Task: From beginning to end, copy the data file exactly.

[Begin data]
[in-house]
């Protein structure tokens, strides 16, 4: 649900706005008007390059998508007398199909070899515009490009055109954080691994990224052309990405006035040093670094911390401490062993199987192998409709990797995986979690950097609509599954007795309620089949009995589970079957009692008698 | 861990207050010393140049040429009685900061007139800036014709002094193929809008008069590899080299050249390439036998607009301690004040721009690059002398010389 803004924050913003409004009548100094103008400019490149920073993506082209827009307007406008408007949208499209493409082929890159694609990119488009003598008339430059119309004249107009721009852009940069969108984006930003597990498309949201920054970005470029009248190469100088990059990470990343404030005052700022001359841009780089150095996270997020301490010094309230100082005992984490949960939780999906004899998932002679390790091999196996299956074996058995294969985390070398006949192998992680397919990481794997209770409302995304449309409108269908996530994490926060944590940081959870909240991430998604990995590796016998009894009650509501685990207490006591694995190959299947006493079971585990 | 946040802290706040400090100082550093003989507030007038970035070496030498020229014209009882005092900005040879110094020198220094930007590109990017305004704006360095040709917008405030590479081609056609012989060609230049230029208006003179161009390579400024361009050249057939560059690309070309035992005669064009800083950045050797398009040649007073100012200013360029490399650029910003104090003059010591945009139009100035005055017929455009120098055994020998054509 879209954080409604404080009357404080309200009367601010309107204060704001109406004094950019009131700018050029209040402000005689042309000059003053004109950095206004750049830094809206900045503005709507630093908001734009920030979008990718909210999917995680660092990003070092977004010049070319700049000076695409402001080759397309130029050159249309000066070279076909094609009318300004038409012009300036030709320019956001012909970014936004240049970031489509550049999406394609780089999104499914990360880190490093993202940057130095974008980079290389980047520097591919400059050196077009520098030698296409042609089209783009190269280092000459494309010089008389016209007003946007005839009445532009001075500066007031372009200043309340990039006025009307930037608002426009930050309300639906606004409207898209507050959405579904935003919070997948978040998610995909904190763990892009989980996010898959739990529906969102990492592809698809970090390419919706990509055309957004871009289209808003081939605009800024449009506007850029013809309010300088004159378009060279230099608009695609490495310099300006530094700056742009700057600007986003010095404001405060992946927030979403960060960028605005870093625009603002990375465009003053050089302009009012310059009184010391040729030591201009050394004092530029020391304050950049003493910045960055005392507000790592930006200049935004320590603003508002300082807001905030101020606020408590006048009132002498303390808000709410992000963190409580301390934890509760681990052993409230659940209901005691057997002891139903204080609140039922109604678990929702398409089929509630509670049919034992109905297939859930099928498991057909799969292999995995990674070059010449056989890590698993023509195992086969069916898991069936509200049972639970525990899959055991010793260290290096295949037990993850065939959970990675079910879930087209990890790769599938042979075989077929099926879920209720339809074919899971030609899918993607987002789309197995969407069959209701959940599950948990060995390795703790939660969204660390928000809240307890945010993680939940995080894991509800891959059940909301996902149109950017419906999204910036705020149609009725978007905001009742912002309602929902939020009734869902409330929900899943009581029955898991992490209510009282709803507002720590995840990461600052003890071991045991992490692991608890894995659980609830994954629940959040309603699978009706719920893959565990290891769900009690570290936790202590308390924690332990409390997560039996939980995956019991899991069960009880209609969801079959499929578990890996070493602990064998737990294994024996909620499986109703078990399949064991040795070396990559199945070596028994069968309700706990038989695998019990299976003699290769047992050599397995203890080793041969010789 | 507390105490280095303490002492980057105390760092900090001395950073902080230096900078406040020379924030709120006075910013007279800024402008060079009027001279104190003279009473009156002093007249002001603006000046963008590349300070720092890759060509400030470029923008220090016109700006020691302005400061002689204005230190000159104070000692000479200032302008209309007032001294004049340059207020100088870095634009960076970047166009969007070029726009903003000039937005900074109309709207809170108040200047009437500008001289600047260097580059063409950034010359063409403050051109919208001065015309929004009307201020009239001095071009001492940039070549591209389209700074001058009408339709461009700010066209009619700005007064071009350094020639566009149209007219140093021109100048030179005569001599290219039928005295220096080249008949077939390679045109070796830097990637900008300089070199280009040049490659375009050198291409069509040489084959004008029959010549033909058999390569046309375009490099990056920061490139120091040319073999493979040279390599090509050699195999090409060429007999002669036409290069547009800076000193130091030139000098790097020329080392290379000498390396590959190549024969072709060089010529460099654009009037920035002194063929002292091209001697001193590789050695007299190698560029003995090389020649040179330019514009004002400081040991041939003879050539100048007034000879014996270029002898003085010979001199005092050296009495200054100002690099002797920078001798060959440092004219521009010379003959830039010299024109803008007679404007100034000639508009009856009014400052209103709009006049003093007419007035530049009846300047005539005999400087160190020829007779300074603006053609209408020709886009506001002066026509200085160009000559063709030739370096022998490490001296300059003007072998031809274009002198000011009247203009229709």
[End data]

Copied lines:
[in-house]
């Protein structure tokens, strides 16, 4: 649900706005008007390059998508007398199909070899515009490009055109954080691994990224052309990405006035040093670094911390401490062993199987192998409709990797995986979690950097609509599954007795309620089949009995589970079957009692008698 | 861990207050010393140049040429009685900061007139800036014709002094193929809008008069590899080299050249390439036998607009301690004040721009690059002398010389 803004924050913003409004009548100094103008400019490149920073993506082209827009307007406008408007949208499209493409082929890159694609990119488009003598008339430059119309004249107009721009852009940069969108984006930003597990498309949201920054970005470029009248190469100088990059990470990343404030005052700022001359841009780089150095996270997020301490010094309230100082005992984490949960939780999906004899998932002679390790091999196996299956074996058995294969985390070398006949192998992680397919990481794997209770409302995304449309409108269908996530994490926060944590940081959870909240991430998604990995590796016998009894009650509501685990207490006591694995190959299947006493079971585990 | 946040802290706040400090100082550093003989507030007038970035070496030498020229014209009882005092900005040879110094020198220094930007590109990017305004704006360095040709917008405030590479081609056609012989060609230049230029208006003179161009390579400024361009050249057939560059690309070309035992005669064009800083950045050797398009040649007073100012200013360029490399650029910003104090003059010591945009139009100035005055017929455009120098055994020998054509 879209954080409604404080009357404080309200009367601010309107204060704001109406004094950019009131700018050029209040402000005689042309000059003053004109950095206004750049830094809206900045503005709507630093908001734009920030979008990718909210999917995680660092990003070092977004010049070319700049000076695409402001080759397309130029050159249309000066070279076909094609009318300004038409012009300036030709320019956001012909970014936004240049970031489509550049999406394609780089999104499914990360880190490093993202940057130095974008980079290389980047520097591919400059050196077009520098030698296409042609089209783009190269280092000459494309010089008389016209007003946007005839009445532009001075500066007031372009200043309340990039006025009307930037608002426009930050309300639906606004409207898209507050959405579904935003919070997948978040998610995909904190763990892009989980996010898959739990529906969102990492592809698809970090390419919706990509055309957004871009289209808003081939605009800024449009506007850029013809309010300088004159378009060279230099608009695609490495310099300006530094700056742009700057600007986003010095404001405060992946927030979403960060960028605005870093625009603002990375465009003053050089302009009012310059009184010391040729030591201009050394004092530029020391304050950049003493910045960055005392507000790592930006200049935004320590603003508002300082807001905030101020606020408590006048009132002498303390808000709410992000963190409580301390934890509760681990052993409230659940209901005691057997002891139903204080609140039922109604678990929702398409089929509630509670049919034992109905297939859930099928498991057909799969292999995995990674070059010449056989890590698993023509195992086969069916898991069936509200049972639970525990899959055991010793260290290096295949037990993850065939959970990675079910879930087209990890790769599938042979075989077929099926879920209720339809074919899971030609899918993607987002789309197995969407069959209701959940599950948990060995390795703790939660969204660390928000809240307890945010993680939940995080894991509800891959059940909301996902149109950017419906999204910036705020149609009725978007905001009742912002309602929902939020009734869902409330929900899943009581029955898991992490209510009282709803507002720590995840990461600052003890071991045991992490692991608890894995659980609830994954629940959040309603699978009706719920893959565990290891769900009690570290936790202590308390924690332990409390997560039996939980995956019991899991069960009880209609969801079959499929578990890996070493602990064998737990294994024996909620499986109703078990399949064991040795070396990559199945070596028994069968309700706990038989695998019990299976003699290769047992050599397995203890080793041969010789 | 507390105490280095303490002492980057105390760092900090001395950073902080230096900078406040020379924030709120006075910013007279800024402008060079009027001279104190003279009473009156002093007249002001603006000046963008590349300070720092890759060509400030470029923008220090016109700006020691302005400061002689204005230190000159104070000692000479200032302008209309007032001294004049340059207020100088870095634009960076970047166009969007070029726009903003000039937005900074109309709207809170108040200047009437500008001289600047260097580059063409950034010359063409403050051109919208001065015309929004009307201020009239001095071009001492940039070549591209389209700074001058009408339709461009700010066209009619700005007064071009350094020639566009149209007219140093021109100048030179005569001599290219039928005295220096080249008949077939390679045109070796830097990637900008300089070199280009040049490659375009050198291409069509040489084959004008029959010549033909058999390569046309375009490099990056920061490139120091040319073999493979040279390599090509050699195999090409060429007999002669036409290069547009800076000193130091030139000098790097020329080392290379000498390396590959190549024969072709060089010529460099654009009037920035002194063929002292091209001697001193590789050695007299190698560029003995090389020649040179330019514009004002400081040991041939003879050539100048007034000879014996270029002898003085010979001199005092050296009495200054100002690099002797920078001798060959440092004219521009010379003959830039010299024109803008007679404007100034000639508009009856009014400052209103709009006049003093007419007035530049009846300047005539005999400087160190020829007779300074603006053609209408020709886009506001002066026509200085160009000559063709030739370096022998490490001296300059003007072998031809274009002198000011009247203009229709």